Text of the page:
The Returning by Christine Hinwood

I ordered a copy of The Returning by Christine Hinwood because it’s blurbed by two of my favorite authors: Megan Whalen Turner and Melina Marchetta. Of course, I had to read it! It also recently received the Printz Honor. Plus, both the premise and the cover looked intriguing.

Here’s the summary from Goodreads:

Cam has a hunger, an always-hunger; it drives him from home, to war, from north to south. When he returns from war alone – all his fellow soldiers slain – suspicion swirls around him. He’s damaged in body and soul, yet he rides a fine horse and speaks well of his foes. What has he witnessed? Where does his true allegiance lie? How will life unfold for his little sister, his closest friend, his betrothed, his community, and even the enemy Lord who maimed him?

The writing is certainly different from anything that I’ve ever read. I’m not even sure what genre The Returning falls under – I feel like it’s a mix of both fantasy and historical fiction. Fantasy because it’s set in a different world (made up locations). Historical fiction because aside from the setting, I feel like it could be a story set in the past. There’s no magic in The Returning. The whole book focuses on the aftermath of the war between Uplanders and Downlanders and how it affects the various characters. I had a mixed reaction to this book: I’m glad I got to read it because I was intrigued but I didn’t end up loving it as I expected. It took me a while to get into the writing because of the shifting points of view. I felt like I couldn’t hold on to one character long enough for me to like him or her. Also, it’s a quiet kind of novel in the sense that nothing big or dramatic occurs. After all, we’re getting a glimpse of what life is like AFTER the war.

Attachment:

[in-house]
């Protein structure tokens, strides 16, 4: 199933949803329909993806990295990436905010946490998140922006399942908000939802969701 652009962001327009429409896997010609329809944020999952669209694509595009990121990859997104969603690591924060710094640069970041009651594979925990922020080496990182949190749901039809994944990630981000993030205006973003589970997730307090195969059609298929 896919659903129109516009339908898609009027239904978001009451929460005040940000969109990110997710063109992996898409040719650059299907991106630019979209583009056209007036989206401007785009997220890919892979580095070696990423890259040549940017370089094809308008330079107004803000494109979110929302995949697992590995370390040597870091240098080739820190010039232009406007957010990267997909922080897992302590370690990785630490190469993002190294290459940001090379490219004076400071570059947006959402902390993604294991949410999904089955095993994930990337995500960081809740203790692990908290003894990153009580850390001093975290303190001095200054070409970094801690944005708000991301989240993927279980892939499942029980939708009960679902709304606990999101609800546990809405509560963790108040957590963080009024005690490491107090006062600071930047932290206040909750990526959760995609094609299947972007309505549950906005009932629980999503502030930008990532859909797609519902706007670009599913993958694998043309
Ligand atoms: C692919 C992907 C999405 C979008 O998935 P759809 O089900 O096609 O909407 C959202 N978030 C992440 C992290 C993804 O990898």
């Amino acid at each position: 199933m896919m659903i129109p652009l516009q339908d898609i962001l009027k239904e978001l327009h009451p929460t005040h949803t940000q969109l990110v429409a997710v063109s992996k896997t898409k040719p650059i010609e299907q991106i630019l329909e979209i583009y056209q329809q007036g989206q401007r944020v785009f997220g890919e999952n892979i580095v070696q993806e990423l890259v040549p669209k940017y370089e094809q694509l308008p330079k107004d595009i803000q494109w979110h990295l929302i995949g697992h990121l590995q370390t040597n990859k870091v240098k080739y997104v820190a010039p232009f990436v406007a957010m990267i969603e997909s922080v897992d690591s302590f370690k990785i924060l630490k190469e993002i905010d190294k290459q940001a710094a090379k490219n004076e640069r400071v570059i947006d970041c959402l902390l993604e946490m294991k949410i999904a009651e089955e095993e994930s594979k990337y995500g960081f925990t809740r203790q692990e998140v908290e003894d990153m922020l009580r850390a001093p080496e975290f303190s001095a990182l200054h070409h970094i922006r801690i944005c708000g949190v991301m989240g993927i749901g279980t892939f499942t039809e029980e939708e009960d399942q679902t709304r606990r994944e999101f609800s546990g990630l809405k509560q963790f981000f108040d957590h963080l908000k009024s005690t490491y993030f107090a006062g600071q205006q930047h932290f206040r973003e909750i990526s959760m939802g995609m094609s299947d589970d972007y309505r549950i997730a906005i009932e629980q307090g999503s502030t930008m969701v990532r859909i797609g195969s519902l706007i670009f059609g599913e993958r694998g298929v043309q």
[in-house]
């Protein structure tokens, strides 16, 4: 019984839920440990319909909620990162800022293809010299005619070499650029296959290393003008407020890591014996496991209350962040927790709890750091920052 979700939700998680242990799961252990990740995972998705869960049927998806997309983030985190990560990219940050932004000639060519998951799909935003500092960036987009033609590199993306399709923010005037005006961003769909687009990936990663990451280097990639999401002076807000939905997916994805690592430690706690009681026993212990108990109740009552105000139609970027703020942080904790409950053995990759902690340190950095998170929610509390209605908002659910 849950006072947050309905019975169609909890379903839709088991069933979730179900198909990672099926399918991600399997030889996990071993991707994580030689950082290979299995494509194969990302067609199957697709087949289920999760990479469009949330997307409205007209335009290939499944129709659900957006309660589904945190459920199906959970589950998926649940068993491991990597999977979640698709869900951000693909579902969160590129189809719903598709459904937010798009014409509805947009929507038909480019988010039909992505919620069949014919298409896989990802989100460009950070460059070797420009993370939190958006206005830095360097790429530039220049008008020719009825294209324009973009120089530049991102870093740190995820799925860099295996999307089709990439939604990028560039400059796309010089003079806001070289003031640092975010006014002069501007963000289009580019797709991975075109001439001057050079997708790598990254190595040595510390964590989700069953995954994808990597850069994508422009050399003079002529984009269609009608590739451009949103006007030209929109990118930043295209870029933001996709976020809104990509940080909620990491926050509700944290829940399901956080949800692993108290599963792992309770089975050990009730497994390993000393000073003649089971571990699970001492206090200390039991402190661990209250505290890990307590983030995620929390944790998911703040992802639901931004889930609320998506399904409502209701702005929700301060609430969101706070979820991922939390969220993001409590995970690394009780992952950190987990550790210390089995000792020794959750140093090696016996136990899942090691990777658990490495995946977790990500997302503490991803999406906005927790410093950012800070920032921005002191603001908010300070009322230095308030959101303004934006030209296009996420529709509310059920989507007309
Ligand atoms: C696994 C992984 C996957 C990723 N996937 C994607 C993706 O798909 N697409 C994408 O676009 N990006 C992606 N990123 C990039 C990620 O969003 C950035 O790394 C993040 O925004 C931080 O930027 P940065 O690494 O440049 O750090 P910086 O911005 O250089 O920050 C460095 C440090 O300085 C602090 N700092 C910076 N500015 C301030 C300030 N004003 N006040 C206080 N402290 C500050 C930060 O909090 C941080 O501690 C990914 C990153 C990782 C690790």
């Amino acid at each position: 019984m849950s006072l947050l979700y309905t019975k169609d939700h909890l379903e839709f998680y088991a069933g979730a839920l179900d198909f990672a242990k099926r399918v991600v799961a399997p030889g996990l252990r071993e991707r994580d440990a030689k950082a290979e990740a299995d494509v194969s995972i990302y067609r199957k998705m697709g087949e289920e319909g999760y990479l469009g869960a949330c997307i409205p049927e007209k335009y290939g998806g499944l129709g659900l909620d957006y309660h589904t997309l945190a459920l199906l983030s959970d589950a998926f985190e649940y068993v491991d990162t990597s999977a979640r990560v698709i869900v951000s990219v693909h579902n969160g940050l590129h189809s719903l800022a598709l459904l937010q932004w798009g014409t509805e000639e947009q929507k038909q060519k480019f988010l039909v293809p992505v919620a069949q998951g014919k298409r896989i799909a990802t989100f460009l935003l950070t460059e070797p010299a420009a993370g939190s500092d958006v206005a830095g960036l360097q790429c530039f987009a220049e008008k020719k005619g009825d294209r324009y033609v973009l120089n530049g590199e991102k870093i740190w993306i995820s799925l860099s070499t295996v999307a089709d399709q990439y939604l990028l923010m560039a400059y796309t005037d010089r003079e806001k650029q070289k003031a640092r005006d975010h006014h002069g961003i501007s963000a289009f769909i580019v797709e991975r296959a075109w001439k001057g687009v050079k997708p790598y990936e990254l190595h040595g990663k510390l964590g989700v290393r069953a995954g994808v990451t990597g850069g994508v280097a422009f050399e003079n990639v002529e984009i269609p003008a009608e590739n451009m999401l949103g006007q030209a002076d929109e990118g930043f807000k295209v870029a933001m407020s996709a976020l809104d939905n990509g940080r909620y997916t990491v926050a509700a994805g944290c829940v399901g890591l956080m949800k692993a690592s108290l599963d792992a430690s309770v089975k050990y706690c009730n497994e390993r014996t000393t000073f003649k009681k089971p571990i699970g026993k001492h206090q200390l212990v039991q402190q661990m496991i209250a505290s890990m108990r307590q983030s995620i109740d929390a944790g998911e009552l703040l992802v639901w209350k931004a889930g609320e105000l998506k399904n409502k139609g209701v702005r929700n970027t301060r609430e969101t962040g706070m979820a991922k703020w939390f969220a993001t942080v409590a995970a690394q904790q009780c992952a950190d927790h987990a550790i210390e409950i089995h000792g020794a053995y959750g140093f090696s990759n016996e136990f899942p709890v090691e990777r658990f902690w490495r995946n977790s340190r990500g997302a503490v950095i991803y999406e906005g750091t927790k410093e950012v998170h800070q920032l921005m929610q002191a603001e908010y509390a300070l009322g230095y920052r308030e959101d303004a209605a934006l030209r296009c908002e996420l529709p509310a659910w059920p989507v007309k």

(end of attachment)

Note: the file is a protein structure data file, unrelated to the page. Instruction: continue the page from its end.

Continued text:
Overall, I think it’s a good book but I’m afraid it’s not something that every reader will enjoy. Like I said, I’m not a fan of the shifting POVs. At the start of the novel, I felt like every chapter was narrated by a different character (I think there were four or five various POVs). Just when I was starting to root for a character, the POV changes. I did like how everything came together in the second half of the novel but I was surprised at how fast the latter chapters moved in comparison to the earlier ones. The first half spanned months while the second half jumped a couple of years ahead. I liked that it’s a complex novel and that Christine Hinwood created so many layers to the story – we see what it’s like for a veteran soldier to go home, what it feels like for the family he left behind, how hard it is for him to make friends. I also liked the bit of romance weaved into the story but it felt underdeveloped. I think the narrative would have worked if the novel was longer because readers would get to know the characters more. As it is, I liked the book a lot more before I read it because it had so much promise. I feel bad because I could have fallen in love with The Returning but didn’t. If you’re curious about this book, I recommend that you still give it a try because you might end up liking it a lot more than I did. I’ve seen mixed reviews for Christine Hinwood’s debut novel – some loved it while it didn’t work for others – so I guess it really depends on the reader.

Other reviews:
Random Musings of a Bibliophile
Persnickety Snark
Books and Threads
Just Booking Around
Killin’ Time Reading

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19 thoughts on “The Returning by Christine Hinwood